One of the two Iron Age gateways through the ramparts of Hod Hill. The largest hillfort in Dorset. Perhaps Ptolemy’s ‘Dunium’
Yesterday, we walked along the rampart and I asked the group to stop at the gate and look back and imagine. Beyond Stourpaine, the Dorset landscape faded towards the coast and Poole Harbour.
This is where they had landed and below us the soldiers were arranged into companies ready for attack. The scouts on the hill top, spotted the target and signaled its range and distance to the artillery and then.. it started, awful twangs and whirrings as an avalanche of ballista fell on the chief’s house and compound.
At least, this was Sir Ian Richmond’s story when he excavated the compound in 1956. How else to explain the Roman ballista bolts embedded in the walls and floors of the two round houses there, all angled and pointed in the same direction.
There are no cemeteries or massacre deposits of the war-dead here, unlike Maiden Castle or South Cadbury. Perhaps dismayed by the initial onslaught, they opened the gates and let them in. The round houses were abandoned, piles of sling stones and spear heads were found, left in the cupboards by the front doors. Perhaps the conquerors told them to go at once and leave all weapons.
Hod Hill. Iron Age entrances bottom left and top right. Roman fort bottom right
We walked on along the north rampart and came to the point where Iron Age hillfort defences are severed by the straight lines of the Roman fort. Built in the highest place, with 360 degree views, to the best military design. The ditches laid out to lure attackers into a killing zone. Within javalin range. Easy to enter, difficult to leave. A bank and ditch across the entrance to prevent direct assault and then the narrowing of the causeway to the gate.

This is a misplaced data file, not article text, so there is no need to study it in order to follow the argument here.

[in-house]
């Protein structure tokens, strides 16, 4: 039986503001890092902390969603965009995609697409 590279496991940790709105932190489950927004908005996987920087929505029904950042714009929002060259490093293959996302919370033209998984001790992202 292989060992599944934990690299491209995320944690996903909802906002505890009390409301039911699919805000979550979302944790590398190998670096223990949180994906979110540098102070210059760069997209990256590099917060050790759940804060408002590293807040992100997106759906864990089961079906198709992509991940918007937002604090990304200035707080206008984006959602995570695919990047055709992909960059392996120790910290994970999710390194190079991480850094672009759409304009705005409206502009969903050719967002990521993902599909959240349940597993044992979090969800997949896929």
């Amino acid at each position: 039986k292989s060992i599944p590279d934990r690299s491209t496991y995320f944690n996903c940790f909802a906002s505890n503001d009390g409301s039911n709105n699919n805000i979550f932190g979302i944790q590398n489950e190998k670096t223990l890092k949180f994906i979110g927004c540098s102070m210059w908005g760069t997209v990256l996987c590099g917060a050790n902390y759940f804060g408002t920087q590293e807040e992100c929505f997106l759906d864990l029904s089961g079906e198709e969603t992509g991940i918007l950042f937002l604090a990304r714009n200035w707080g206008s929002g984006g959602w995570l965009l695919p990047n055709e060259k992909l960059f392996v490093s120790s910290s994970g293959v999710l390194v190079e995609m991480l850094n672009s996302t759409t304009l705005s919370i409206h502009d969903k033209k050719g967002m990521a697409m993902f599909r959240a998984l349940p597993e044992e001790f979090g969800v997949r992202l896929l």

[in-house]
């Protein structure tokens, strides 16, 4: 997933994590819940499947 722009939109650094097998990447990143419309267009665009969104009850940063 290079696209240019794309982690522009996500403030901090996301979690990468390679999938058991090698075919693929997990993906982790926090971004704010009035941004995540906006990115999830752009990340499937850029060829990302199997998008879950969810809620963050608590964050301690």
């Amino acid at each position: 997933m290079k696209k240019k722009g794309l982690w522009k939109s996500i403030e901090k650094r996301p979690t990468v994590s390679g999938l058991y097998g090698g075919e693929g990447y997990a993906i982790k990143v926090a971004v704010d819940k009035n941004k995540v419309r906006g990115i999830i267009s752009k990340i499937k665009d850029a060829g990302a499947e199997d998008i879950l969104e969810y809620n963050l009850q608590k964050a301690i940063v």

Part of David Stewart’s geophysical survey of Hod Hill. Iron Age entrance bottom right. Roman fort edge top right. Note the trackways radiating out from the entrance between the dense concentration of round houses. The numerous black blobs are storage pits. The small groups of four blobs between the tracks are probably post-holes for granaries raised on stilts.
Inside rows of timber barrack blocks in centuries, 500 men and then the larger long buildings cavalry units, another 300 mounted troops. The HQ building and hospital either side of the main road and across the way the houses for the commanders. The equestrian commander, of senior rank, had the bigger house (bit of friction there perhaps, Agricola mentions that infantry and cavalry often didn’t get on).
Here they were, 2000 years ago, in hostile territory. The nearest base about 10 miles away to the south. Bit like the wild west perhaps. Patrols, messages conveyed, supply trains attacked by the wild rebel elements.. perhaps. Who knows? The history is lost to us but from Vindolanda on Hadrian’s wall, we have rare letters that survive and from these we can imagine what it was like.
Where did these soldiers come from? A walk along Hadrian’s Wall is like a walk through the Empire. Each fort had a garrison from a different place but they carved the names of their cohorts on memorial stones. Perhaps from Spain or Syria, Tuscany or Gaul.
Hod hill is a great place to imagine, particularly in the Spring, particularly when the cowslips are out and the orchids are beginning to bloom.
Nick Skelton’s illustration of Hod Hill from the National Trust’s Dorset hillfort guide book. We have imagined the Roman fort established after clearance of the British settlement